Creating Forests to Reduce Tsunami Damage

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Yokohama National University professor emeritus Akira Miyawaki, who to date has planted over 40 million trees in 1,700 locations in Japan and overseas, is continuing his tree planting activities not only in Japan but also on twice monthly overseas trips.

###”After 60-plus years of local research, currently in areas inhabited by 92.8% of Japan’s population of 128 million, the remaining evergreen forests consisting of deep and straight-rooted trees including shrine forests only make up 0.6% of Japanese land.”

Iwanumi City in Miyagi Prefecture suffered tremendous damage from the Great East Japan Earthquake. To prepare for the next disaster, Miyawaki is promoting natural selection through mixed and dense planting of multiple types of trees as he advocates the creation of forests that do not require oversight. Iwanuma City has incorporated Miyawaki’s philosophy in establishing the “1,000-year Kibonooka Project” in preparation for the next disaster.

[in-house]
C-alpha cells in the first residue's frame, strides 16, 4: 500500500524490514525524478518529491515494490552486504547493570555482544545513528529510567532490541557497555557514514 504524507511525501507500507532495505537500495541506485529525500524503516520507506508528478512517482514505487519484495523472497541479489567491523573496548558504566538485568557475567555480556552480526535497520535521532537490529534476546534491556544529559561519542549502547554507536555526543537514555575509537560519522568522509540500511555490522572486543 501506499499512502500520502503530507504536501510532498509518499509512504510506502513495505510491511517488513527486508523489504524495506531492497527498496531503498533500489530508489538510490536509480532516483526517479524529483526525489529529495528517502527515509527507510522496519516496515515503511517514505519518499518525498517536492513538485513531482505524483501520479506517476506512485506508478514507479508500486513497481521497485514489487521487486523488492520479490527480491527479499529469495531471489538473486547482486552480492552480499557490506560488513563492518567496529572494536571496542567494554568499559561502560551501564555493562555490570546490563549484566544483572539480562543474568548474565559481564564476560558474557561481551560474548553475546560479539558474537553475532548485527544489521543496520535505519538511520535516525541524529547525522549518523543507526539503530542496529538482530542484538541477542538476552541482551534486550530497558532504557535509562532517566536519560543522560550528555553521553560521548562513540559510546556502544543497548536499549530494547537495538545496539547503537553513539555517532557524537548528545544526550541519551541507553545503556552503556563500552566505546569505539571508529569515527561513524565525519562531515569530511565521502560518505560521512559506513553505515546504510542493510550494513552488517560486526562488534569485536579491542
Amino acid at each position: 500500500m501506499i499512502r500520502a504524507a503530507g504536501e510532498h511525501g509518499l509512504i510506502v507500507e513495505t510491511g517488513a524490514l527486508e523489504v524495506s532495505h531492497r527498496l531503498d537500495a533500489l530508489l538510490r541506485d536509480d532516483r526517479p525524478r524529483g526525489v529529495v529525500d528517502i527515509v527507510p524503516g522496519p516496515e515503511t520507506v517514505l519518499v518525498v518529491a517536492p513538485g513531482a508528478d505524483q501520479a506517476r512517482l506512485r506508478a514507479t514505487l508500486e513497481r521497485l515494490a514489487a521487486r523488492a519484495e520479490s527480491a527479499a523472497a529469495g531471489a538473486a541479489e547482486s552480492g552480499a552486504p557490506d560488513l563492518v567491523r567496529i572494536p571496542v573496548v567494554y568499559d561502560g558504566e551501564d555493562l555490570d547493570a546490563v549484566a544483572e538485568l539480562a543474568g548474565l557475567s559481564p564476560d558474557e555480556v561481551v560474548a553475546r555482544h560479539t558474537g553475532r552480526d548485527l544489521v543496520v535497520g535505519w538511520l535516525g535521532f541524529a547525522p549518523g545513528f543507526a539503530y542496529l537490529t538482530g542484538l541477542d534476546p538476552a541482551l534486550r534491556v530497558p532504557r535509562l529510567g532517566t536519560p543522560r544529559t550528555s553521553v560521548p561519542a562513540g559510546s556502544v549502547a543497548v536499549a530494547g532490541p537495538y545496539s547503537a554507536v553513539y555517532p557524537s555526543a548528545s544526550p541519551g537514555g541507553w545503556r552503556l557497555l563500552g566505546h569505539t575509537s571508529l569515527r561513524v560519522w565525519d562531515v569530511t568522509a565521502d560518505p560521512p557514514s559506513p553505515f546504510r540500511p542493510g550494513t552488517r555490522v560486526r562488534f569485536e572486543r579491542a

###”A big challenge was how to resurrect the areas affected by the disaster. Given this background, we launched the “1,000-year Kibonooka Project” as something that will last forevermore into the future. One of the goals is to limit the destructive force of tsunamis, as well as to use the forest as an emergency shelter and on a regular basis as a place where children can come to learn about protecting lives. We also want to make this a memorial park that will remember the tragedy for a thousand years into the future. We encountered various limitations, but we created this project also with the goal of achieving efficient use of debris.”

Tide protection forests to date have primarily consisted of a single type of tree such as red or black pine. But shallow-rooted pine trees were uprooted by the tsunami and did not serve their purpose.

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“Creating Forests to Reduce Tsunami Damage”